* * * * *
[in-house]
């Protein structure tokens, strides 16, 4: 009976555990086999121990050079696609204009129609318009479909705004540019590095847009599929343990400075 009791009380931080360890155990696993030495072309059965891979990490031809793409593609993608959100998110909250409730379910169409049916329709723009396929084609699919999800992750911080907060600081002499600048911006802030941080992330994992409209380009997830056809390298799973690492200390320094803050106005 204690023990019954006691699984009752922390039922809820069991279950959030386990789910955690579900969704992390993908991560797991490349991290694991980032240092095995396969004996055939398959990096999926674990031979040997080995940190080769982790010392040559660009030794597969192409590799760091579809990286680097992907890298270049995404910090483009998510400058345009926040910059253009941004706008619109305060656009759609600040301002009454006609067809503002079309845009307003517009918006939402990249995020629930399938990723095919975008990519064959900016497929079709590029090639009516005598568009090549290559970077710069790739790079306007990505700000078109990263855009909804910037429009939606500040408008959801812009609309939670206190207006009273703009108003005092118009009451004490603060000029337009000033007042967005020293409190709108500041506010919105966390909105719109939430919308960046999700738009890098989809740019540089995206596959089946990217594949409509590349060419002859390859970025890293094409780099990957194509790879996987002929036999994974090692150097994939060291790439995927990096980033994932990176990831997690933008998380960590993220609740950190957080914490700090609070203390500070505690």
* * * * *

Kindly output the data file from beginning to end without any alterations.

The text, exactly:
[in-house]
């Protein structure tokens, strides 16, 4: 009976555990086999121990050079696609204009129609318009479909705004540019590095847009599929343990400075 009791009380931080360890155990696993030495072309059965891979990490031809793409593609993608959100998110909250409730379910169409049916329709723009396929084609699919999800992750911080907060600081002499600048911006802030941080992330994992409209380009997830056809390298799973690492200390320094803050106005 204690023990019954006691699984009752922390039922809820069991279950959030386990789910955690579900969704992390993908991560797991490349991290694991980032240092095995396969004996055939398959990096999926674990031979040997080995940190080769982790010392040559660009030794597969192409590799760091579809990286680097992907890298270049995404910090483009998510400058345009926040910059253009941004706008619109305060656009759609600040301002009454006609067809503002079309845009307003517009918006939402990249995020629930399938990723095919975008990519064959900016497929079709590029090639009516005598568009090549290559970077710069790739790079306007990505700000078109990263855009909804910037429009939606500040408008959801812009609309939670206190207006009273703009108003005092118009009451004490603060000029337009000033007042967005020293409190709108500041506010919105966390909105719109939430919308960046999700738009890098989809740019540089995206596959089946990217594949409509590349060419002859390859970025890293094409780099990957194509790879996987002929036999994974090692150097994939060291790439995927990096980033994932990176990831997690933008998380960590993220609740950190957080914490700090609070203390500070505690």